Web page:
9 Product Photography Styles

Updated: Mar 3

Product photos don’t have to be boring. There are many different ways you can photograph your gorgeous creations.


For your online store listings, it’s a good idea to include a variety of shots. Shoppers use them to learn about what you're selling, and it also helps them imagine owning or using your product. Remember, they can’t touch or feel what you've made so you have to show them as best you can through photos.


Below are some of the different types of photos you can use.


1. Plain White Background


This is sometimes called a studio shot or individual shot because it features the product by itself on a plain, usually white background. Sometimes you can get away with having a few subtle props for context, but make sure they blend and don’t distract. White is a preferred background colour because it allows your product to really stand out without any other distractions and helps show colours more accurately too.



2. Flat Lay


This is a popular style of photo on Instagram but can also be included in your store listings. It involves laying your product out on a flat surface with a variety of props then taking a photo from directly overhead. This type of photo is great for showing scale and context.



3. Lifestyle


As the name suggests, lifestyle photos show your products being used in a real life situation. They are perfect for showing buyers how your product is meant to be used as well as helping them imagine your product in their own lives. Lifestyle photos don’t always have to involve models. For example, when I was selling my nappy wallets, I set up a tabletop with a soft, cuddly baby rug, some nappies and a soft toy to give my photos a “nursery” look and feel.



4. Close Up / Detail


This type of shot is self explanatory. Again, because buyers can’t see your product in person, you have to show them all the little details that make your creation special. Use these shots to show the finer details such as stitching, texture etc and crop out any unnecessary space or background.




5. Styled


Styled photos can be used in a similar way to lifestyle and flat lays. One of the important things with a styled photo is to keep it simple. If you include too many props it will become difficult for shoppers to see what you’re actually selling. Your product should be the star of the photo and where the viewer’s eye is immediately drawn. Choose your props carefully so they give context and are relevant.



6. Scale


Scale shots are used to give buyers an idea of the size of your product. The way to achieve this is to use an everyday item as a prop, but make sure it’s something that you would normally expect to see with the product you're selling. You can also use a photo with a model, or even someone holding your product in their hand. Lifestyle, Flat Lay and Styled shots can also double as scaled shots.



7. Group


Does you item come in different colours or co-ordinate with some of your other products? Take a photo of them as a group to show buyers how they all look together. This can help shoppers with colour choice or encourage them to buy the co-ordinating products.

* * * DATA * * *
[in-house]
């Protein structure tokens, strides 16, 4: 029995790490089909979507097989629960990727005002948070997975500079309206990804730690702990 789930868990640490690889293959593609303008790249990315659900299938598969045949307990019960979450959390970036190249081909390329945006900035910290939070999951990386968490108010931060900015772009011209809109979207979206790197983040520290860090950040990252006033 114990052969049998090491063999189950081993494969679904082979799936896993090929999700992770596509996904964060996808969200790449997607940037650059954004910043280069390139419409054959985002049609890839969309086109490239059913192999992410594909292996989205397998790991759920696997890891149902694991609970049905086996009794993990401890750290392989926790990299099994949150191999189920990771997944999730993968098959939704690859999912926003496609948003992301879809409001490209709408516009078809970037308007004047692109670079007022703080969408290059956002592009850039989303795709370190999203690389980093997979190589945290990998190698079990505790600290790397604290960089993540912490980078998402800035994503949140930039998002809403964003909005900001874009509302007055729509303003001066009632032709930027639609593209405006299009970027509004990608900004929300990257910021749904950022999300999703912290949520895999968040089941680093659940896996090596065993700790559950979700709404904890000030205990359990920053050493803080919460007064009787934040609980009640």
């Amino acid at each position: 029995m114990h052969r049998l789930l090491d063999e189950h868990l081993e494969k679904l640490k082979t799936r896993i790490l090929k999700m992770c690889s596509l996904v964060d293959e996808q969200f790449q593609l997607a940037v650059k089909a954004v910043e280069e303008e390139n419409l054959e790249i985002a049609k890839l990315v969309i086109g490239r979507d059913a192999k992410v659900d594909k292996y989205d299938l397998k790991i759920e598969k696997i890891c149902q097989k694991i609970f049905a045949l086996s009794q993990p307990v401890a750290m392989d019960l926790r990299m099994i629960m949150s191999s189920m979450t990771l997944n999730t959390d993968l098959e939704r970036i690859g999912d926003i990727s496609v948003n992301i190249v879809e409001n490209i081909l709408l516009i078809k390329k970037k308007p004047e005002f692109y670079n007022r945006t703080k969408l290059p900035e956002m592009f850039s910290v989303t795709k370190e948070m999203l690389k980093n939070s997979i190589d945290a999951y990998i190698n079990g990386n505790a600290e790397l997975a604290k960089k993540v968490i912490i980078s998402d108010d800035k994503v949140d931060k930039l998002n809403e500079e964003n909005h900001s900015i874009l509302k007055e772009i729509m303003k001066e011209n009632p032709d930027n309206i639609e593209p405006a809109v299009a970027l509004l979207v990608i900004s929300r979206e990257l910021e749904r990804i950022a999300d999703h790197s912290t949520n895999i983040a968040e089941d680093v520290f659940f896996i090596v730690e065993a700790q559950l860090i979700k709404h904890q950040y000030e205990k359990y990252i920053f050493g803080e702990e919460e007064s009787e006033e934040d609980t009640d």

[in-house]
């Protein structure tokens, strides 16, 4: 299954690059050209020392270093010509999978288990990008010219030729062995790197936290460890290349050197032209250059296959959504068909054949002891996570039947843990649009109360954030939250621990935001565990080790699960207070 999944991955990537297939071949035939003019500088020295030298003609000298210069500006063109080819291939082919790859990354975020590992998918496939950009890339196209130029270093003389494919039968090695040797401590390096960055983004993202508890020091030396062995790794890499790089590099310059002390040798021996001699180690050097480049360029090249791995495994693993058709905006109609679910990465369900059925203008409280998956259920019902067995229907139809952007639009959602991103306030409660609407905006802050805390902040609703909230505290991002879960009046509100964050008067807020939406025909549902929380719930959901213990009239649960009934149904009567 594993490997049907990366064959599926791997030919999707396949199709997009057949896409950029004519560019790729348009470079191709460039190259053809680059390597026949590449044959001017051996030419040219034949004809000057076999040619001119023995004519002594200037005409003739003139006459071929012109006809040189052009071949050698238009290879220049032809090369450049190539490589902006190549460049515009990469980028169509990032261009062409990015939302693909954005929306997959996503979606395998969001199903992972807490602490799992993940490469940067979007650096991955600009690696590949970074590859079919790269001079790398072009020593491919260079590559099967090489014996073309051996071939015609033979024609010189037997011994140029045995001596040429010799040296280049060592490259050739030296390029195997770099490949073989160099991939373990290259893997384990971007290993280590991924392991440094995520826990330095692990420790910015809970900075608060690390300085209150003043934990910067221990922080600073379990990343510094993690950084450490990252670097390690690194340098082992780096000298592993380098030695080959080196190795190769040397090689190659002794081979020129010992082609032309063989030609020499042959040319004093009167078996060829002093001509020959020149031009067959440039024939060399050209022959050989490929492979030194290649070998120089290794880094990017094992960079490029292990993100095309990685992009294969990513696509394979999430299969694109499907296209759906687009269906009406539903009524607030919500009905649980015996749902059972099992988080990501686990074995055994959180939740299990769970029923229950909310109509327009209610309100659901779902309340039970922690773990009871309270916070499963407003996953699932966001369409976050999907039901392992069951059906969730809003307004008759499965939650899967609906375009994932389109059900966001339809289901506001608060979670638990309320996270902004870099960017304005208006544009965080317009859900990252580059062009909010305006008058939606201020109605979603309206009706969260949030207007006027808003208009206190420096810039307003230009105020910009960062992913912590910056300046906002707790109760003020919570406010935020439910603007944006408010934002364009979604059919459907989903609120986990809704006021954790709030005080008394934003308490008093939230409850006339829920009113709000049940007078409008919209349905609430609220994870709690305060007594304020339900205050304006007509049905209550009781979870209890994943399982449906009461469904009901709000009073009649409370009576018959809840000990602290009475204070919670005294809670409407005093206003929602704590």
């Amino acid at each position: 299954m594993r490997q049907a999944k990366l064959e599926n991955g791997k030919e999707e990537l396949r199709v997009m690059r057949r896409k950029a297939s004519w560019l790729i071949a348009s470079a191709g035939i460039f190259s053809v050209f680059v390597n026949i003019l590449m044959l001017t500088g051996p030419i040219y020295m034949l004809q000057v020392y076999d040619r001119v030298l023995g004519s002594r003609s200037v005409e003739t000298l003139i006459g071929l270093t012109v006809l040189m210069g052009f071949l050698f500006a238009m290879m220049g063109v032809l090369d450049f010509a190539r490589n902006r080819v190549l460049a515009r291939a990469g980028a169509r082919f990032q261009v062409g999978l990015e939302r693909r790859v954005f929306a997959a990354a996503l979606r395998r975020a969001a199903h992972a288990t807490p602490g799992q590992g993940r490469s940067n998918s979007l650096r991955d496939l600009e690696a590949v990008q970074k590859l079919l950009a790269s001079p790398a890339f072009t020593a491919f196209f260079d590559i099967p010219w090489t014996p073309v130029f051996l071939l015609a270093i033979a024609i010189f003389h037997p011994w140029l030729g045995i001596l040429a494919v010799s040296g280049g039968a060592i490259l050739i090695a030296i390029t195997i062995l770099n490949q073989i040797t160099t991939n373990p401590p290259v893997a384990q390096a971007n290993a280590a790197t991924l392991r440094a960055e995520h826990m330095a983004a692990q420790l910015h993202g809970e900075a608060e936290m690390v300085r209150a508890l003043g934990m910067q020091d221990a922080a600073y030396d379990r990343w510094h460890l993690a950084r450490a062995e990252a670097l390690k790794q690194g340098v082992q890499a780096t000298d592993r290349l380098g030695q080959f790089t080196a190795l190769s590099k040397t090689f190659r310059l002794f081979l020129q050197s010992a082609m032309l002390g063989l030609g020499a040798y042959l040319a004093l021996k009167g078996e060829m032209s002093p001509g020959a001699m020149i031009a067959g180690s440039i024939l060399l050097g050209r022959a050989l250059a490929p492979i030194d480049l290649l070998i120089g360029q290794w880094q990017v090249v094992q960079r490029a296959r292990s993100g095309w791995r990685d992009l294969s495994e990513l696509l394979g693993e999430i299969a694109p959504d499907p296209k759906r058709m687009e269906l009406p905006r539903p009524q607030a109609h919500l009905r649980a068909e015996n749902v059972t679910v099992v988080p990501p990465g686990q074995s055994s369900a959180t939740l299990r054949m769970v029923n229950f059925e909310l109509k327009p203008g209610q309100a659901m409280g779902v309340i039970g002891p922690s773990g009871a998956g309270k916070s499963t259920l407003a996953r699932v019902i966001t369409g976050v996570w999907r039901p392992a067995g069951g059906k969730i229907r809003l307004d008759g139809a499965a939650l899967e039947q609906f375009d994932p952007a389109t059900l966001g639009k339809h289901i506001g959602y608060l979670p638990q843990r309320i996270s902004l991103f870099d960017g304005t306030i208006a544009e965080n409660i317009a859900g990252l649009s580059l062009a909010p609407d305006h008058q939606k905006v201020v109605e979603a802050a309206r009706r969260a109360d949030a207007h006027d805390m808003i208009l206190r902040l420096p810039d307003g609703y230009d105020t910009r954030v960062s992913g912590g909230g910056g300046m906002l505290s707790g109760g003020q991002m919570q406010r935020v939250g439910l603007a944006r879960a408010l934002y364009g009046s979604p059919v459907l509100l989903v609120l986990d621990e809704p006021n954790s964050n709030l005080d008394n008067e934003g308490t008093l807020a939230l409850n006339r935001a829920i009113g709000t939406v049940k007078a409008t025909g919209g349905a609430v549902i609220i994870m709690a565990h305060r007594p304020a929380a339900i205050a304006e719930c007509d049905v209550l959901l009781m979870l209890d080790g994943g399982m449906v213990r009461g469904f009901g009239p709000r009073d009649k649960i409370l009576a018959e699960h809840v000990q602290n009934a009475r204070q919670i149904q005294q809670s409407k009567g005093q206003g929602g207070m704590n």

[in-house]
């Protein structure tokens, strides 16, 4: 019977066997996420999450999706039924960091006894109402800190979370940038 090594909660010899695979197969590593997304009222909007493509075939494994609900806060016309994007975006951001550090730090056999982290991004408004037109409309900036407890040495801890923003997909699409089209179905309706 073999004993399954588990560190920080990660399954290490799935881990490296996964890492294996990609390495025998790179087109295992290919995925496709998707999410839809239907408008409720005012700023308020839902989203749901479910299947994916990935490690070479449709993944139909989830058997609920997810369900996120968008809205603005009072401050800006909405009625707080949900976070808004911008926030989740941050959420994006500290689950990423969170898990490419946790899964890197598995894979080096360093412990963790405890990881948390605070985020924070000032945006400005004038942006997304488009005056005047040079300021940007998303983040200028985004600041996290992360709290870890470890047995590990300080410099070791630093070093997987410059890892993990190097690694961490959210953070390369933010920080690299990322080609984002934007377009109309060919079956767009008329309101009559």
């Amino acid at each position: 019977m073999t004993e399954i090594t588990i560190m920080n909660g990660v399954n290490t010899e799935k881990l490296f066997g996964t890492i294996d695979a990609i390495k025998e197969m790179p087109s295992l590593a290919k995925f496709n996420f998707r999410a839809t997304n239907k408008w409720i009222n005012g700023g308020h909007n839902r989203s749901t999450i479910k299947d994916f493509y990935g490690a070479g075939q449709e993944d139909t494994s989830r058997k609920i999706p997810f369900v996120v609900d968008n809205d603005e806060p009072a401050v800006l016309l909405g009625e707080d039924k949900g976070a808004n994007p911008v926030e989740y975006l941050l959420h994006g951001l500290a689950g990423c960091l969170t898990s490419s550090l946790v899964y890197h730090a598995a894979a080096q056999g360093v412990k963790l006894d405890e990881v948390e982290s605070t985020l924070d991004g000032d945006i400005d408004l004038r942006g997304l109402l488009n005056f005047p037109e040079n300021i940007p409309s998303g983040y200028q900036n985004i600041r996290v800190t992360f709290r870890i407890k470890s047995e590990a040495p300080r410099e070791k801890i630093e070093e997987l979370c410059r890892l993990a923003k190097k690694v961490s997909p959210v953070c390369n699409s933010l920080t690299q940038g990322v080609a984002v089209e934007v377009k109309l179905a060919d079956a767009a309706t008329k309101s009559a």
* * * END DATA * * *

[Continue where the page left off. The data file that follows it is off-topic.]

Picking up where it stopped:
8. Packaging


Showing how your items are packaged so customers know what to expect is a good idea, especially if your product is commonly purchased as a gift. You don’t even have to show the entire package in the shot, even close up detail shots can be beneficial.



9. Process


Often people buy handmade because they love the idea of something being made individually and not mass produced. They love that personal, human touch. An ideal process shot would be of your hands making your gorgeous creations. It doesn’t necessarily have to be the exact item in the listing, it could just be holding some of your tools, or cutting fabric etc. You could even do a packaging and process shot in one by showing your hands putting the finishing touches on a beautifully wrapped parcel.




Not all of these shots have to be included with every listing, and will be dependant on the number of photo spaces your selling platform allows. As a MINIMUM for each product I recommend:


  • Plain White Background Shot showing the whole product from the front

  • One additional angle shot i.e. back or side

  • One or two close up / detail shots

  • One Lifestyle, Styled or Flatlay Shot

  • One packaging shot


No matter what types of photos you choose for your store, you should always keep the most important things in mind, and they are:


  • Use photos that are in focus and not blurry

  • Edit your photos so they are light and bright, not dark and dull

  • Your product should be the focal point of the photo i.e. what the viewer’s eye is drawn to when they first look at the photo.


Oh, and one other thing. Don’t forget your product photos can be used on your social media and in other advertising as well, so it’s worth putting some time and effort into them.


If you're interested in learning more about Product Photography, I have a range of services available. Visit the "Work With Me" tab on my website, or just send a message to vicki@vickielle.com.au to find out more.


Alternatively, consider signing up to my mailing list so you can get a free "Product Photography Checklist" It's your guide to saving time and creating gorgeous images for your online store. Find out how you can yours here.


I hope you’ve found this blog post helpful, and as always, if you have any questions, please don’t hesitate to contact me at vicki@vickielle.com.au.


Related Posts:

Six Background Ideas for DIY Product Photography

5 Reasons Why Quality Photos are Important for Online Selling

3 Easy Ways for Madeit Sellers to Improve Their Product Photography

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